“Smarter should always mean more strategic, and that is where AI is going to free up resources,” Simmons said, adding that she sees AI being helpful not only for catching sexual harassment but also in recruiting, benefits, onboarding and management.
AI expert and principal analyst Ray Wang is passionate about technological tools and how people use them. As the founder and chairman of Silicon Valley-based Constellation Research Inc., Wang works with companies to make technology better assist their business strategy and future success. He said AI’s aid in the workplace will show trends on communication and office culture comfort by recording data through technology’s natural language processing engines, which examine sentences and analyzes them for different types of patterns.
“As people start to pick up these patterns, you are learning culturally what are acceptable situations,” Wang said. “We are seeing these tools emerge as a way to help folks figure out what are normal types of communications.”
Wang said AI will yield false positive results at times, so the goal is to improve the precision of those false positives by looking at the patterns the data brings in and knowing when to use automation versus manual intervention. He is confident AI will be a major tool for compliance and regulatory requirements and will be a rising trend culturally and corporately.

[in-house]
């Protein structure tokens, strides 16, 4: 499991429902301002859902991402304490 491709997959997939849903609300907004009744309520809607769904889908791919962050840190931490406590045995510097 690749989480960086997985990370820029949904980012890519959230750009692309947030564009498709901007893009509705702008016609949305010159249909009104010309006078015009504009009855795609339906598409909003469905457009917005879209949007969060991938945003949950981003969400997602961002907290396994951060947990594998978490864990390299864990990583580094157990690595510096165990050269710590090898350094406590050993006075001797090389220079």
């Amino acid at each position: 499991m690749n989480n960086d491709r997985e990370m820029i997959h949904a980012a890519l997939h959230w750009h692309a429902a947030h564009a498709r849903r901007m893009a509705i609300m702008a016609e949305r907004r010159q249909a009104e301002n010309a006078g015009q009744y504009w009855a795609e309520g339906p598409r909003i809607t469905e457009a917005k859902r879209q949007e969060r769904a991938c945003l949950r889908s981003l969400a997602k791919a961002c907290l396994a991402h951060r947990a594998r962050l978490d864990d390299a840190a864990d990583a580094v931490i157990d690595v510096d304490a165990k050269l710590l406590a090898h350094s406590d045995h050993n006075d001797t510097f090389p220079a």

Silicon Valley’s recent bouts with sexual assault allegations have tainted the tech hub’s image, and Wang said the area is being scrutinized because of it. Despite this, he sees many tech companies using AI tools to catch inappropriate behaviors that would otherwise go unnoticed.
“There are definitely abuses happening but there is a witch hunt going on in the Valley at the same time,” Wang said.
AI use will only grow in the workplace and outside of it, and attorneys agree that HR will need to be prepared on how to handle the data. Marko J. Mrkonich, an employment law attorney with Littler Mendelson in Minneapolis, said it is too soon to see case laws based on AI catching sexual harassment in the workplace.
Wagner added that such cases could make their way to federal courts, but both lawyers said the data does not necessarily catch physical harassment if it is only looking at electronic interaction in the office.
“Realistically, right now the most prevalent use of analytics is still in the recruiting and selection processes than it is in the workforce management process,” Mrkonich said. “There are all sorts of areas where data analytics have the potential to help drive better behavior and better decision-making.”
Ariel Parrella-Aureli is a former Workforce intern. Comment below or email email@example.com.